Hixon was born in Amherst, Massachusetts to Mandy and David Hixon. He has an elder brother Matthew. He studied at Amherst Regional High School. In 2013, he enrolled at the University of Texas in Austin, but moved after a year to Indiana University in Bloomington.
Hixon's mother is a diving coach at the University of Massachusetts and started coaching Michael Hixon diving when he was aged seven. He started entering competitions two years later. He was also involved in other sports – basketball, football and lacrosse, but chose to concentrate on diving. He decided to forego football in the freshman year in high school, and although he also later made the varsity basketball team, scheduling conflicts meant that he had to abandon basketball.
Hixon began diving at the national level when he was 12 and has won the 1-meter competition at the national championships three years running. Hixon is a six-time junior U.S. champion, and won two bronze medals, in the 1 meter and 3 meter events, at the 2009 Junior Pan-American Diving Championships in Calgary.
He subsequently paired with Kristian Ipsen to win a silver at the 2010 FINA World Junior Diving Championships in Tucson, Arizona in the 3 meter synchronized springboard event, but only managed a tenth place finish in the 3 meter solo event.
Hixon won in the 3 meter springboard event at a national selection camp and qualified for Youth Olympic trials in Guadalajara, Mexico, where he won a bronze medal and thus secured a spot to represent the United States at the 2010 Summer Youth Olympics in the 3 meter springboard event.
The event in the first-ever Youth Olympics in Singapore consisted of a 15-man preliminary round and an eight-man final round. After the ten-dive preliminary round, Hixon carried over enough points into the final to begin the final round in third. Although he was sixth after his first dive in the final and fourth heading into his final dive, a poor dive by Italy's Giovanni Tocci allowed Hixon to claim bronze on his final dive, finishing with a score of 554.65 points behind Qiu Bo of China and Oleksandr Bondar of Ukraine.
At the 2011 US National Championships, Hixon captured the senior men 1-meter springboard title at the UCLA's Spieker Aquatics Center in Los Angeles. He also won silver in the 3m synchro with Darian Schmidt at the 2013 AT&T National Diving Championships, and won the 1-meter springboard at the 2016 USA Diving Winter National Championship.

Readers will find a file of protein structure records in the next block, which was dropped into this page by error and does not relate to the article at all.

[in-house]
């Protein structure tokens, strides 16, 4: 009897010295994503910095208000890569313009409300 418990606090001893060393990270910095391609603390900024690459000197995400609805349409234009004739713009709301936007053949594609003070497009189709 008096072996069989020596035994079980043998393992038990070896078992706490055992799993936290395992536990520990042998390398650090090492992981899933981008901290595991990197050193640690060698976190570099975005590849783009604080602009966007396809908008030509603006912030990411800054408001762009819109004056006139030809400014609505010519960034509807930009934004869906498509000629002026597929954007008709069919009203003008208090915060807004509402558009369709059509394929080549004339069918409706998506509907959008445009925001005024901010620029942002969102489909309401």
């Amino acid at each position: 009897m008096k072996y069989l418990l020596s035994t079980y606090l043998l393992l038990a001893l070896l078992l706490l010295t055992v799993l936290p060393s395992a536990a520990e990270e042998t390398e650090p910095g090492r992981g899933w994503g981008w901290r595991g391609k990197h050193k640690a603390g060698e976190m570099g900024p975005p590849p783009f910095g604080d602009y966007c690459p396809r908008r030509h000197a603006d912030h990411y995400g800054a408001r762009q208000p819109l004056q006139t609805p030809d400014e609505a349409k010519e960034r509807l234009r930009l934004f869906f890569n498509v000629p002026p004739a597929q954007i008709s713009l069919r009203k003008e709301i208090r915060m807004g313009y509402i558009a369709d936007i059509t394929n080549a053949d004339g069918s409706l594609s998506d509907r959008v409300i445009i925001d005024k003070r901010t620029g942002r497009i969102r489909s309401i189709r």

Hixon also won NCAA SWimming and Diving Championships titles on both the 1-meter and 3-meter springboard events in 2014.
Hixon qualified for his first senior international competition, the 2013 World Aquatics Championships in Barcelona, with Troy Dumais, and finished fifth in the men's 3-meter synchronized event.
In the 2015 World Aquatics Championships in Kazan, Russia, Hixon won bronze in the men's 1-meter dive.
Hixon qualified for and represented the United States in both the 3 metre synchronized and men's individual 3 metre springboard events at the 2016 Summer Olympic Games in Rio. He teamed up with Sam Dorman on the 3 metre synchro only after team changes in March 2016, but won the U.S. trials in their first competition together in June 2016.
In the men's 3 meter springboard synchro event, Hixon along with his diving partner Sam Dorman was placed second and won the silver medal with a score of 450.21, behind Jack Laugher and Chris Mears of Great Britain (454.32) but in front of the Chinese pair Qin Kai and Cao Yuan (443.70).
In the mens individual 3 metre springboatd, he finished 10th, while his former 3 metre synchro partner Kristian Ipsen placed fifth in the same event.
Hixon's parents both coach in American collegiate sports. His mother, Mandy Hixon, who is his personal coach, is also the diving coach at the University of Massachusetts Amherst and formerly coached at Amherst College and Williams College. His mother was one of the United States' three coaches at the 2010 FINA Junior World Championships.
His father, Dave Hixon, has been the basketball head coach at Amherst College, since 1977, winning the 2007 NCAA Men's Division III Basketball Tournament.